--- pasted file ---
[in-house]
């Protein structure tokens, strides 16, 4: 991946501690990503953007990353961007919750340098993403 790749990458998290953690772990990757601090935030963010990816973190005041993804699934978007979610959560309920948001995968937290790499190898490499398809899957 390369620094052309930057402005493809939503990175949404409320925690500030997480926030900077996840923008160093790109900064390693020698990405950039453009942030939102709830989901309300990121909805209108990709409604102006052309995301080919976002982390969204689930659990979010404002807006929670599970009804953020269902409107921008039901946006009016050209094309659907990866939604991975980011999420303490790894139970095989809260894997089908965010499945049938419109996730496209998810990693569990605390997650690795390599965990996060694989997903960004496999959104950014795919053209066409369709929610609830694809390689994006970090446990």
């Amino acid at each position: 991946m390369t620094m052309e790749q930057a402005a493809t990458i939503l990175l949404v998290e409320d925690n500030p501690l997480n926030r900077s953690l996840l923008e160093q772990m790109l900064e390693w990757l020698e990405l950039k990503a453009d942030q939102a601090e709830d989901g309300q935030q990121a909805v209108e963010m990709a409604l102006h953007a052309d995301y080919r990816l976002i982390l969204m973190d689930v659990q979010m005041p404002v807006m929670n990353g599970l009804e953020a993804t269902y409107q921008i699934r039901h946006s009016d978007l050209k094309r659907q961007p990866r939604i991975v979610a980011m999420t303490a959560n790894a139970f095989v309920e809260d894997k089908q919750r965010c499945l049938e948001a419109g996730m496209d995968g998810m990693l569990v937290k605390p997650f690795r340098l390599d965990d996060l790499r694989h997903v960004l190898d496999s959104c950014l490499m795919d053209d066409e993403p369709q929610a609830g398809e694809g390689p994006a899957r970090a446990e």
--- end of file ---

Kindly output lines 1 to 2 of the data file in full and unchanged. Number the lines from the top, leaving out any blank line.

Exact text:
[in-house]
């Protein structure tokens, strides 16, 4: 991946501690990503953007990353961007919750340098993403 790749990458998290953690772990990757601090935030963010990816973190005041993804699934978007979610959560309920948001995968937290790499190898490499398809899957 390369620094052309930057402005493809939503990175949404409320925690500030997480926030900077996840923008160093790109900064390693020698990405950039453009942030939102709830989901309300990121909805209108990709409604102006052309995301080919976002982390969204689930659990979010404002807006929670599970009804953020269902409107921008039901946006009016050209094309659907990866939604991975980011999420303490790894139970095989809260894997089908965010499945049938419109996730496209998810990693569990605390997650690795390599965990996060694989997903960004496999959104950014795919053209066409369709929610609830694809390689994006970090446990």